Following publication of the latest Retail Interest Rates statistics by the Central Bank, Fianna Fáil Spokesperson on Finance Michael McGrath has said that, “mortgage interest rates charged in Ireland are entirely unjustifiable and the banks cannot be allowed to continue to fleece Irish consumers in this way.”
“The statistics show that the average interest rate on all new Irish mortgages agreed in May stood at 3.21%. The equivalent average for the euro area is only 1.8%. Ireland is the only country in the euro area with an average rate above 3%, with 10 of the 19 euro area countries reporting an average rate on new mortgages in May of less than 2%. This massive differential is impacting negatively on the quality of life of hundreds of thousands of individuals and families around the country.
“The truth is that neither the government nor the Central Bank have shown any interest whatsoever in this issue. Both seem happy to allow Irish mortgage holders and SMEs pay for the most expensive debt in Europe. The situation is made far worse when the interest paid on deposits is factored in. Interest rates on new household term deposits stood at 0.06% in May. The Central Bank’s data shows that the interest rate spread between loans and deposits is more than double what it was back in 2012.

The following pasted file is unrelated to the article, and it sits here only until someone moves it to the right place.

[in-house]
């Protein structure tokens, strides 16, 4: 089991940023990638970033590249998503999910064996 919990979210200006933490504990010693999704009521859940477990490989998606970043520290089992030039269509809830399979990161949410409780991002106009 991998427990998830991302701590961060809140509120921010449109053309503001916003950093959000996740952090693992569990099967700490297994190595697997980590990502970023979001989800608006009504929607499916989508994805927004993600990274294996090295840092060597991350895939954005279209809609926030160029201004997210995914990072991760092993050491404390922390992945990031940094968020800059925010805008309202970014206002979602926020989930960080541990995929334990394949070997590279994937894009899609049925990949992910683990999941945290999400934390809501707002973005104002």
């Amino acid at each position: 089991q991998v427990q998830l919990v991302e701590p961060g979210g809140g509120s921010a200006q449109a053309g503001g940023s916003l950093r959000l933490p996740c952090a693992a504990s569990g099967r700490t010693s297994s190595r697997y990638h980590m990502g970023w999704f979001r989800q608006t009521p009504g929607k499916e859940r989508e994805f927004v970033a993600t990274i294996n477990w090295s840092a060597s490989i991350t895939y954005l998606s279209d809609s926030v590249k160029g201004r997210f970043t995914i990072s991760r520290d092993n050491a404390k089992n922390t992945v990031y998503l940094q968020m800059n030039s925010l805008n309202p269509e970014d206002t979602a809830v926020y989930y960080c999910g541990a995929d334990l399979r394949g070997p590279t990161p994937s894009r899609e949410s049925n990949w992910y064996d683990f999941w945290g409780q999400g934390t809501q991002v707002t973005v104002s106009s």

“The recent decision by Ulster Bank to introduce a new 2.3% fixed rate has the potential to shake up the market but this will only happen if other market players follow suit and cut their rates. The Central Bank should remove ‘cashback’ incentives from the market as they simply camouflage high interest rates. The government needs to reconsider its opposition to legislation giving more power to the Central Bank to tackle high rates.
“A delegation from the Oireachtas Finance Committee will be meeting officials from the ECB in September and I have placed the issue of high mortgage interest rates on the agenda for discussion. I look forward to challenging them on this issue directly,” concluded McGrath.